What Everyone Wants to Know about Cheating in Schools

By Dr. John Fremer

There was a time, not that long ago, when state assessments did not create much interest in the media.  State assessment leaders and testing company professionals tried to think of ways to make testing results more newsworthy, scheduling special briefings for the press, holding “mock” testing sessions and the like.  Not any more.  The media is buzzing with stories about cheating in schools. What are the questions being asked and how can they be answered?

In the past year, I have been interviewed weekly about preventing and/or detecting cheating on high stakes tests.  By “high stakes,” I mean any standardized tests used to make important decisions about students, teachers, schools, and programs.  There are three questions I am almost always asked, regardless of the specific purpose of the reporter’s intended story:

  • Is there more cheating by educators now than in the past?
  • How can you detect whether cheating has occurred?
  • What can states and schools do to eliminate or minimize cheating/

There are other questions, but these three are asked very consistently and I will answer each one.

Is There More Cheating Now?


Yes, there is more cheating by educators now then in the past.  There has been a trend toward greater levels of cheating that goes back decades and I say this based on experience not just “book learning.”  I am in my 50th year as a testing professional and I have seen this trend unfold in many areas of testing not just in education.

How Can You Detect Cheating?


Although cheating by educators is a very worrisome problem, I take comfort from two aspects of the situation.  First of all, I estimate the proportion of educators involved in high stakes state testing who engage in cheating to be between one and two per cent.  You can find higher estimates.  In the important and very widely read book “Freakonomics” a testing misbehavior estimate of five percent is provided, but I think that overstates the actual amount.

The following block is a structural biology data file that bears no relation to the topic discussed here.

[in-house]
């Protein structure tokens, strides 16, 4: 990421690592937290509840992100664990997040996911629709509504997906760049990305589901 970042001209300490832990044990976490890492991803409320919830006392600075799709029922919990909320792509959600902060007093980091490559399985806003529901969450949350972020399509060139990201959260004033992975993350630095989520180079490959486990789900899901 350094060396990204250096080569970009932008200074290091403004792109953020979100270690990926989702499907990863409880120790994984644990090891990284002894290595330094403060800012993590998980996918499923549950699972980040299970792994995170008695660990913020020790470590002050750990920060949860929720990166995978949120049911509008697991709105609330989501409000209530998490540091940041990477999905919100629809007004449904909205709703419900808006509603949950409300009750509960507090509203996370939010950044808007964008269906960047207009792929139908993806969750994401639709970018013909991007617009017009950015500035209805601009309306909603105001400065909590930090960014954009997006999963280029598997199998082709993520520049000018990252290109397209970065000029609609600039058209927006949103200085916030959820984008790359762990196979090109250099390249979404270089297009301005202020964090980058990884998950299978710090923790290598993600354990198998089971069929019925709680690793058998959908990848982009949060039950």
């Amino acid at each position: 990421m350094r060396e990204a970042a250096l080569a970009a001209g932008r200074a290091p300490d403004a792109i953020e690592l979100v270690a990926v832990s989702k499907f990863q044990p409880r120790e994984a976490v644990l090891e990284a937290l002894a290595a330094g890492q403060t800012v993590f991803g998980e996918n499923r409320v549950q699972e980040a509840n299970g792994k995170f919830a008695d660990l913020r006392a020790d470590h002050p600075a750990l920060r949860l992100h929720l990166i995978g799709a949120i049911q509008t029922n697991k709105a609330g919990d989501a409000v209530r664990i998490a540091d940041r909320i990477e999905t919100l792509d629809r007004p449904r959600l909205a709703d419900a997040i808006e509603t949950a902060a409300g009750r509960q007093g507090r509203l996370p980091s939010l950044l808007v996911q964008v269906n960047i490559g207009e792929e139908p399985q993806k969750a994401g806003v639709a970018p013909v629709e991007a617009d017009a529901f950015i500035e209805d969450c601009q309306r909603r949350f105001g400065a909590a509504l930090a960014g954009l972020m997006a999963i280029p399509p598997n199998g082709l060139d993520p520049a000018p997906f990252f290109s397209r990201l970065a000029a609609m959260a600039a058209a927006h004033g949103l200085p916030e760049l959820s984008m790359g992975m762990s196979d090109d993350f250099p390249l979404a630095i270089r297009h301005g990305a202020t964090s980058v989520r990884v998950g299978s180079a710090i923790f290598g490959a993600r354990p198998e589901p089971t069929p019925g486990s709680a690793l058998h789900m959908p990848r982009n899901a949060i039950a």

Another source of my positive feeling is that I know that there are a good size set of tools that can identify how much cheating is occurring, where it is taking place, and how serious it is.  Caveon uses seven different indicators when we run our detection approach ,“Caveon Data Forensics™.” Here are three very critical ones:

  • Very unusual gains from one year to another. If the results from a class or school seem too good to be true, don’t accept them without a great deal of careful scrutiny.
  • Very high levels of similarity in the specific test results at the individual test question level between a pair or a group of students. How could it be that two classmates taking a 40 item state test, would not only get the same 20 questions correct and 20 wrong, but would choose the identical wrong answer in every instance?  That simply does not happen when students work independently.
  • Very high numbers of erasures, especially wrong to right.  Most students make very few erasures on each section of a state assessment.  So when substantially larger numbers of erasures show up and when a huge proportion of the changes are from a wrong to a right answer, alarms need to go off – “trouble here.”

Caveon advocates using multiple indicators because a single number cannot tell the entire story by itself.

What Can States and Schools Do?


Even though the level of educator cheating is low, any cheating at all by teachers and others is profoundly worrisome to parents, school board members, community leaders and others.  So what can be done to reduce cheating?

  1. Communicate Zero Tolerance – It needs to be crystal clear to everyone involved in testing that the school or district or state will not tolerate cheating. It is not enough to merely to say “that we do not tolerate cheating” at a staff meeting or include a “No Cheating Allowed” commitment in training materials for testing.  It is essential to deliver this message at every stage of the testing process and to get clear evidence of each person’s commitment to follow all testing rules. It is essential also that those individuals who have the primary responsibility in each school know that they have the unqualified support of school, district, and state management to train staff.  Also, that they may monitor all phases of testing to be sure that fairness and validity of results can be counted on.
  2. Analyze Test Results after Every Administration – All involved in testing should be made aware that thorough analyses of test results are going to be carried out and that there will be significant consequences if rules are not followed.
  3. Act on Problem Results – When evidence surfaces of failures to adhere to the rules of testing, it is essential to take action on these findings.  Only in this way will the seriousness of managers be made clear.


You now have my take on the three of the public’s highest concern questions about cheating.  If anyone wants to talk about their own experiences or to learn more about mine, please let me know. I thoroughly enjoy exchanging ideas with others who are committed to fair and valid testing.


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